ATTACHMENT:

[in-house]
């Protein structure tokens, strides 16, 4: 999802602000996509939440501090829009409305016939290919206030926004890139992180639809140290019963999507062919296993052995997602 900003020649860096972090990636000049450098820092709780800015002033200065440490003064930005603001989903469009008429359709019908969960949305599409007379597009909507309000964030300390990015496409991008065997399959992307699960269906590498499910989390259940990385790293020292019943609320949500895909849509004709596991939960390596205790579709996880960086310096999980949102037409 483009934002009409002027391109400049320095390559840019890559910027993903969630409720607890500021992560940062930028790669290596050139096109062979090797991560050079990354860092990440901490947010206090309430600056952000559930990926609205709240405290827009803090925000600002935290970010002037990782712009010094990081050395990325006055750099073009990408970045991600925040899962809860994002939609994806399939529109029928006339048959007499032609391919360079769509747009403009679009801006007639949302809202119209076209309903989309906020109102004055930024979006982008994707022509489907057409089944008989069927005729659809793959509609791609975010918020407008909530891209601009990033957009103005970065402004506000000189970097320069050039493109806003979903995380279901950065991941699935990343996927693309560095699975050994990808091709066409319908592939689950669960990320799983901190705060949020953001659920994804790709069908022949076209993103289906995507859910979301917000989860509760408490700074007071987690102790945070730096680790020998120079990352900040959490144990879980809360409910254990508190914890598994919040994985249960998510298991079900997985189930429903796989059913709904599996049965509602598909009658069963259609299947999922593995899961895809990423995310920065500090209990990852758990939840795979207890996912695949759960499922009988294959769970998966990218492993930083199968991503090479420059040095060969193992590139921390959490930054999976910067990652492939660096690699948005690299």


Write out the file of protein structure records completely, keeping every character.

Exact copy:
[in-house]
């Protein structure tokens, strides 16, 4: 999802602000996509939440501090829009409305016939290919206030926004890139992180639809140290019963999507062919296993052995997602 900003020649860096972090990636000049450098820092709780800015002033200065440490003064930005603001989903469009008429359709019908969960949305599409007379597009909507309000964030300390990015496409991008065997399959992307699960269906590498499910989390259940990385790293020292019943609320949500895909849509004709596991939960390596205790579709996880960086310096999980949102037409 483009934002009409002027391109400049320095390559840019890559910027993903969630409720607890500021992560940062930028790669290596050139096109062979090797991560050079990354860092990440901490947010206090309430600056952000559930990926609205709240405290827009803090925000600002935290970010002037990782712009010094990081050395990325006055750099073009990408970045991600925040899962809860994002939609994806399939529109029928006339048959007499032609391919360079769509747009403009679009801006007639949302809202119209076209309903989309906020109102004055930024979006982008994707022509489907057409089944008989069927005729659809793959509609791609975010918020407008909530891209601009990033957009103005970065402004506000000189970097320069050039493109806003979903995380279901950065991941699935990343996927693309560095699975050994990808091709066409319908592939689950669960990320799983901190705060949020953001659920994804790709069908022949076209993103289906995507859910979301917000989860509760408490700074007071987690102790945070730096680790020998120079990352900040959490144990879980809360409910254990508190914890598994919040994985249960998510298991079900997985189930429903796989059913709904599996049965509602598909009658069963259609299947999922593995899961895809990423995310920065500090209990990852758990939840795979207890996912695949759960499922009988294959769970998966990218492993930083199968991503090479420059040095060969193992590139921390959490930054999976910067990652492939660096690699948005690299």